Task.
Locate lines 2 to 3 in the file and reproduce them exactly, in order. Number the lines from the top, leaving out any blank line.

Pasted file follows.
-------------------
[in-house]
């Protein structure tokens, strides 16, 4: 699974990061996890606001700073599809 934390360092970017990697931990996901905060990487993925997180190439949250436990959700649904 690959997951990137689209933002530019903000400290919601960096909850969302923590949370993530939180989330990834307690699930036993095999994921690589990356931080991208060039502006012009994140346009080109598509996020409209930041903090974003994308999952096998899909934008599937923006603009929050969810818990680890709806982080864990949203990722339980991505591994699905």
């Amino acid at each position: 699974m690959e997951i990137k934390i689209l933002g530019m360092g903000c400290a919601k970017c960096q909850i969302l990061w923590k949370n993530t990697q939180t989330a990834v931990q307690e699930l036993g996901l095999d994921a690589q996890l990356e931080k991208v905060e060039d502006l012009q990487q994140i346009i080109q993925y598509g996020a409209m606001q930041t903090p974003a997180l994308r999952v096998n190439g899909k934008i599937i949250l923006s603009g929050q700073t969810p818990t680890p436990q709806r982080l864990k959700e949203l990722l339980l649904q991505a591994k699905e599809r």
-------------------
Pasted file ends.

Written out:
């Protein structure tokens, strides 16, 4: 699974990061996890606001700073599809 934390360092970017990697931990996901905060990487993925997180190439949250436990959700649904 690959997951990137689209933002530019903000400290919601960096909850969302923590949370993530939180989330990834307690699930036993095999994921690589990356931080991208060039502006012009994140346009080109598509996020409209930041903090974003994308999952096998899909934008599937923006603009929050969810818990680890709806982080864990949203990722339980991505591994699905």
């Amino acid at each position: 699974m690959e997951i990137k934390i689209l933002g530019m360092g903000c400290a919601k970017c960096q909850i969302l990061w923590k949370n993530t990697q939180t989330a990834v931990q307690e699930l036993g996901l095999d994921a690589q996890l990356e931080k991208v905060e060039d502006l012009q990487q994140i346009i080109q993925y598509g996020a409209m606001q930041t903090p974003a997180l994308r999952v096998n190439g899909k934008i599937i949250l923006s603009g929050q700073t969810p818990t680890p436990q709806r982080l864990k959700e949203l990722l339980l649904q991505a591994k699905e599809r």